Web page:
Uncovering the universal mechanism underlying conscious systems poses one of the core challenges for consciousness research. One line of thought pursues the idea that the brain assembles higher states of consciousness from a great number of elementary building blocks of consciousness. This approach is grounded on the hypothesis that consciousness is fundamental, ubiquitous, and matter-inherent, which is compatible with the common definition of panpsychism as the view that the basic physical constituents of the universe have mental properties. The key issue of this approach, also known as the combination problem, is the identification of a plausible aggregation mechanism that is able to explain how our rich spectrum of unified macro experiences emerges from a limited spectrum of micro experiences. Regarding this problem, no tangible solution has been presented so far. In order to overcome the difficulties and conceptual shortcomings of common panpsychism, a new avenue to the scientific understanding of consciousness is explored. It accepts consciousness as a fundamental but not matter-inherent property of the universe and is based on the hypothesis that the whole range of phenomenal qualities is built into the frequency spectrum of a ubiquitous background field. According to this view, the brain employs a universal mechanism by means of which it extracts the variety of phenomenal nuances from an omnipresent phenomenal color palette that is standardized throughout the entire cosmos. It is of vital importance that modern physics can offer not only a promising candidate for the background field of consciousness, in concrete terms the zero-point field (ZPF), but also an appropriate extraction mechanism. This mechanism, which is characteristic of quantum systems, is based on the formation of dynamically coupled ZPF modes (ZPF information states). The neurophysiological body of evidence supports the view that conscious processes make use of exactly this mechanism. Correspondingly, the empirical findings can be interpreted in such a way that the brain produces an individual stream of phenomenal awareness by periodically generating ZPF information states and filtering phenomenal nuances out of the ZPF, leading to a consistent explanation of the dynamical properties of the neural correlates of consciousness. As a result, we obtain a clear distinguishing criterion between conscious and unconscious brain processes, according to which only those processes that are able to exert influence on the ZPF have the potential to exceed the threshold to conscious experience. These insights can be transferred to all types of dynamical systems, suggesting that the dividing line between conscious and non-conscious systems is identical to the demarcation line between quantum systems and classical systems. On this basis, it is straightforward to derive an indicator for the quantity of consciousness of a given system that measures the degree of order (information) in the ZPF compared to the completely disordered field. It is concluded that the conceptual framework thus defined constitutes a solid foundation for a theory of consciousness and opens up totally new perspectives for consciousness research.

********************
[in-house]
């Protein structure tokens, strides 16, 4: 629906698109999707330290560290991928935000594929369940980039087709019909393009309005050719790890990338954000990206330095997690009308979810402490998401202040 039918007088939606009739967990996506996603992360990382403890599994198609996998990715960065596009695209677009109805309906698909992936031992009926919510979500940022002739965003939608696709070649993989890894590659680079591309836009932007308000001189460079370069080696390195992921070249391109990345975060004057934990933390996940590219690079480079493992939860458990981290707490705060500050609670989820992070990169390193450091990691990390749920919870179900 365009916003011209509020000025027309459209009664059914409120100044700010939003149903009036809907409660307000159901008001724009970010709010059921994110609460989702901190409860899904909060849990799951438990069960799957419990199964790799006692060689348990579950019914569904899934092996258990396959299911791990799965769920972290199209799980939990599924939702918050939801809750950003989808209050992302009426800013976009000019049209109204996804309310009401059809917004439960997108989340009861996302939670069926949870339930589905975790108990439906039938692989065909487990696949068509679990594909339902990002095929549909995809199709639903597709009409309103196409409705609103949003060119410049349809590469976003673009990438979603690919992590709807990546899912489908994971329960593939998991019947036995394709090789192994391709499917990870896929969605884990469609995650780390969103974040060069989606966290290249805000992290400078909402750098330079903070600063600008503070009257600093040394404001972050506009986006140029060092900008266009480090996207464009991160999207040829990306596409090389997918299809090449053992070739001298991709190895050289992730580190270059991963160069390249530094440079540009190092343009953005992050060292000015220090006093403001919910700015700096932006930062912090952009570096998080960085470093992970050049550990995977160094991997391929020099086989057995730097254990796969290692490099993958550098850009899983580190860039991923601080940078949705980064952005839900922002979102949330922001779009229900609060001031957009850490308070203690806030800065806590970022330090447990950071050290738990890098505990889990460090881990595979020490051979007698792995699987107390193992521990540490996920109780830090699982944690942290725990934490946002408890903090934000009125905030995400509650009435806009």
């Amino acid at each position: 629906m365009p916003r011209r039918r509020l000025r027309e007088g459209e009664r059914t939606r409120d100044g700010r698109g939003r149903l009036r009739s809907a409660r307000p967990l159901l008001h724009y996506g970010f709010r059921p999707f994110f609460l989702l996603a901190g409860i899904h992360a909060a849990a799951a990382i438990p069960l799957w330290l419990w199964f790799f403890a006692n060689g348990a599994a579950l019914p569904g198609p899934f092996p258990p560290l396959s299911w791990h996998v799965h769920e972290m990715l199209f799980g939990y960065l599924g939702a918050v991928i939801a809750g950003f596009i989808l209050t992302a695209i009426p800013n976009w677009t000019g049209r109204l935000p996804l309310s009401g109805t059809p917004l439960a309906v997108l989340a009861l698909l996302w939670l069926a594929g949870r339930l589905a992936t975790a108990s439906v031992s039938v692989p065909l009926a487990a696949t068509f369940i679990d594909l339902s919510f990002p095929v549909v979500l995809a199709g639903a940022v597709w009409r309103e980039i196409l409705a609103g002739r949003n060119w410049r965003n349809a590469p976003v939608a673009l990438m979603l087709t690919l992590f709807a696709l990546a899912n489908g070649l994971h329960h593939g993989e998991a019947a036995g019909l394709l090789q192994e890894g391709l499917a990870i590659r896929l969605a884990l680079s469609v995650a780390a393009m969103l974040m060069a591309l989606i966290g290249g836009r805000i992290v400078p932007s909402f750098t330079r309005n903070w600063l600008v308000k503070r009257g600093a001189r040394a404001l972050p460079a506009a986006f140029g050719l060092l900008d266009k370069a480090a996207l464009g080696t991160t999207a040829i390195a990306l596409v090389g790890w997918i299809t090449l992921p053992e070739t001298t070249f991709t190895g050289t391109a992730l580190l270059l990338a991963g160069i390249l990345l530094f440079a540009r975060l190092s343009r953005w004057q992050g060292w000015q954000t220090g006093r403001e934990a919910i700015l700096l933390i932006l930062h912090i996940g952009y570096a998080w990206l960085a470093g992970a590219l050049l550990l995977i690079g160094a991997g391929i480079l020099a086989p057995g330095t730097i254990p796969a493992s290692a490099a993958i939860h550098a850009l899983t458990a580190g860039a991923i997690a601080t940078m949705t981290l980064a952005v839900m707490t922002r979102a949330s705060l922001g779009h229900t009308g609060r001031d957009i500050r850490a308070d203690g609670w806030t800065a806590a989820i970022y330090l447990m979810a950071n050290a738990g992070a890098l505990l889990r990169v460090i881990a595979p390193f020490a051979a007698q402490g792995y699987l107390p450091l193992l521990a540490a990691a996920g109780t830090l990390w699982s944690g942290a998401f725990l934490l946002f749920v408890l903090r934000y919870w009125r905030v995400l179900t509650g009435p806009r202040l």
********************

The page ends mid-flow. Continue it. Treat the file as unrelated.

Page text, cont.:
The Agent behind the Scenes: Exposing the Universal Mechanism Underlying Conscious Systems